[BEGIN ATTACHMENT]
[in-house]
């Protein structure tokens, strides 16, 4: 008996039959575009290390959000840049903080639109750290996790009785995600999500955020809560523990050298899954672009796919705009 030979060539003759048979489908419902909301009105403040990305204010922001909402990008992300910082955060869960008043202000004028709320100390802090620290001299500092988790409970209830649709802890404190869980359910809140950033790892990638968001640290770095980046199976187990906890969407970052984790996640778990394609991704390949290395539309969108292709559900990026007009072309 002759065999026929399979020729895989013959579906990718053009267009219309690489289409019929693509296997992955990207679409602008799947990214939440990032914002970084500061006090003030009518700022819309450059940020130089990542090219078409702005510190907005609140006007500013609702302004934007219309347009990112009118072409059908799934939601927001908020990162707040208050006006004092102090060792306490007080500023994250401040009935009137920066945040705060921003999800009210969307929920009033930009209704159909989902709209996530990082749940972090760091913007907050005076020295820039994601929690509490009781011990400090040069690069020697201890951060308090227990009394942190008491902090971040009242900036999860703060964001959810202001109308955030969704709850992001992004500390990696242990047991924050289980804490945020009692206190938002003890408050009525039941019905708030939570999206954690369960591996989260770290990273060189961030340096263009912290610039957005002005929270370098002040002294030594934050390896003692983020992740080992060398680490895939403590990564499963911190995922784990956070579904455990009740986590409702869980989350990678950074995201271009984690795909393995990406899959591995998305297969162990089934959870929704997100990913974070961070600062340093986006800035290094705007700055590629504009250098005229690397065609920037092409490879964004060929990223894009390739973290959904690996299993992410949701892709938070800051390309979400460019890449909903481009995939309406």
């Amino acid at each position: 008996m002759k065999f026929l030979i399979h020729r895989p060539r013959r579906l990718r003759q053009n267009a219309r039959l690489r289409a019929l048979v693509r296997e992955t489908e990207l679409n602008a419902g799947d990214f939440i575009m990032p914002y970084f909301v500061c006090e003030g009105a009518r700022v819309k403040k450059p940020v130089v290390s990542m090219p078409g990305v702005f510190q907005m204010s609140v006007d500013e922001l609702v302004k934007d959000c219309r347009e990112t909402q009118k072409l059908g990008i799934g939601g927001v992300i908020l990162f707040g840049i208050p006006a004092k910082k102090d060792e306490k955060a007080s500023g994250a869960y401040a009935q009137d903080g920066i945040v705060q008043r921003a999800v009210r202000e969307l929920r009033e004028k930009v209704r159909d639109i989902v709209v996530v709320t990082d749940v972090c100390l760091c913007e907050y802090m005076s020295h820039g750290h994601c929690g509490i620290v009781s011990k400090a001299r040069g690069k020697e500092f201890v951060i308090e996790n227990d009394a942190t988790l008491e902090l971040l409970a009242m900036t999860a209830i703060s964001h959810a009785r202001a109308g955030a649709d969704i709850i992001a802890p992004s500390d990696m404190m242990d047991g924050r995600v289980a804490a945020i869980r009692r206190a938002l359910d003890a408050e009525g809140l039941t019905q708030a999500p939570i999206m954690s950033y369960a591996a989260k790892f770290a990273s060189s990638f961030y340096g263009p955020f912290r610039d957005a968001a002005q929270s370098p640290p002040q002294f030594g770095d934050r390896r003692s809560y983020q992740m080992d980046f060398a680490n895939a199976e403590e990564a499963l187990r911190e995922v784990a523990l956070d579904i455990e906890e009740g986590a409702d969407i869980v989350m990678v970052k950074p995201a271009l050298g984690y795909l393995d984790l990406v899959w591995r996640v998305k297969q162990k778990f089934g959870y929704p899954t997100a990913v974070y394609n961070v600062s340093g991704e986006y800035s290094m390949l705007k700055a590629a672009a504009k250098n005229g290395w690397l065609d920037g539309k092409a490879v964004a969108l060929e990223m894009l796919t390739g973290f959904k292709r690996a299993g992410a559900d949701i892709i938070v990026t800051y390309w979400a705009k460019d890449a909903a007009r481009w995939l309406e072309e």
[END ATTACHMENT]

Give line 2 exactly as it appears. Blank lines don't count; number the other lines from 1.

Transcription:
């Protein structure tokens, strides 16, 4: 008996039959575009290390959000840049903080639109750290996790009785995600999500955020809560523990050298899954672009796919705009 030979060539003759048979489908419902909301009105403040990305204010922001909402990008992300910082955060869960008043202000004028709320100390802090620290001299500092988790409970209830649709802890404190869980359910809140950033790892990638968001640290770095980046199976187990906890969407970052984790996640778990394609991704390949290395539309969108292709559900990026007009072309 002759065999026929399979020729895989013959579906990718053009267009219309690489289409019929693509296997992955990207679409602008799947990214939440990032914002970084500061006090003030009518700022819309450059940020130089990542090219078409702005510190907005609140006007500013609702302004934007219309347009990112009118072409059908799934939601927001908020990162707040208050006006004092102090060792306490007080500023994250401040009935009137920066945040705060921003999800009210969307929920009033930009209704159909989902709209996530990082749940972090760091913007907050005076020295820039994601929690509490009781011990400090040069690069020697201890951060308090227990009394942190008491902090971040009242900036999860703060964001959810202001109308955030969704709850992001992004500390990696242990047991924050289980804490945020009692206190938002003890408050009525039941019905708030939570999206954690369960591996989260770290990273060189961030340096263009912290610039957005002005929270370098002040002294030594934050390896003692983020992740080992060398680490895939403590990564499963911190995922784990956070579904455990009740986590409702869980989350990678950074995201271009984690795909393995990406899959591995998305297969162990089934959870929704997100990913974070961070600062340093986006800035290094705007700055590629504009250098005229690397065609920037092409490879964004060929990223894009390739973290959904690996299993992410949701892709938070800051390309979400460019890449909903481009995939309406």